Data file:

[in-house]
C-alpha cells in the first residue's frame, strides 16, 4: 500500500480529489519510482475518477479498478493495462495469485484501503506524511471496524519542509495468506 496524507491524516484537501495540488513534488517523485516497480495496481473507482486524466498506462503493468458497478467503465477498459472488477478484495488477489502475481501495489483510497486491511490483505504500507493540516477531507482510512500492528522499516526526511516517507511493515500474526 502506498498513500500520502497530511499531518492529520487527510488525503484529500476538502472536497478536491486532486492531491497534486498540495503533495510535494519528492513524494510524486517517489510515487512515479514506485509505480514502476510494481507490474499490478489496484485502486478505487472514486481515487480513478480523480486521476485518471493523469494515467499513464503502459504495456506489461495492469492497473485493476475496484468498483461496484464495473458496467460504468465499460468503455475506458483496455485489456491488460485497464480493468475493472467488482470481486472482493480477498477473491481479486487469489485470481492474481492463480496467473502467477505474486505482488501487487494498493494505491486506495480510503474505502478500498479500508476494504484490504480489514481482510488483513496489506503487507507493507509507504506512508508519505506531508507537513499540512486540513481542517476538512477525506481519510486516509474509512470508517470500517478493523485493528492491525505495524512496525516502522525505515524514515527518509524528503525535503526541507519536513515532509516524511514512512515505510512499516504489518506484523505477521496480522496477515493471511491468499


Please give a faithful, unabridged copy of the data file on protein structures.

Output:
[in-house]
C-alpha cells in the first residue's frame, strides 16, 4: 500500500480529489519510482475518477479498478493495462495469485484501503506524511471496524519542509495468506 496524507491524516484537501495540488513534488517523485516497480495496481473507482486524466498506462503493468458497478467503465477498459472488477478484495488477489502475481501495489483510497486491511490483505504500507493540516477531507482510512500492528522499516526526511516517507511493515500474526 502506498498513500500520502497530511499531518492529520487527510488525503484529500476538502472536497478536491486532486492531491497534486498540495503533495510535494519528492513524494510524486517517489510515487512515479514506485509505480514502476510494481507490474499490478489496484485502486478505487472514486481515487480513478480523480486521476485518471493523469494515467499513464503502459504495456506489461495492469492497473485493476475496484468498483461496484464495473458496467460504468465499460468503455475506458483496455485489456491488460485497464480493468475493472467488482470481486472482493480477498477473491481479486487469489485470481492474481492463480496467473502467477505474486505482488501487487494498493494505491486506495480510503474505502478500498479500508476494504484490504480489514481482510488483513496489506503487507507493507509507504506512508508519505506531508507537513499540512486540513481542517476538512477525506481519510486516509474509512470508517470500517478493523485493528492491525505495524512496525516502522525505515524514515527518509524528503525535503526541507519536513515532509516524511514512512515505510512499516504489518506484523505477521496480522496477515493471511491468499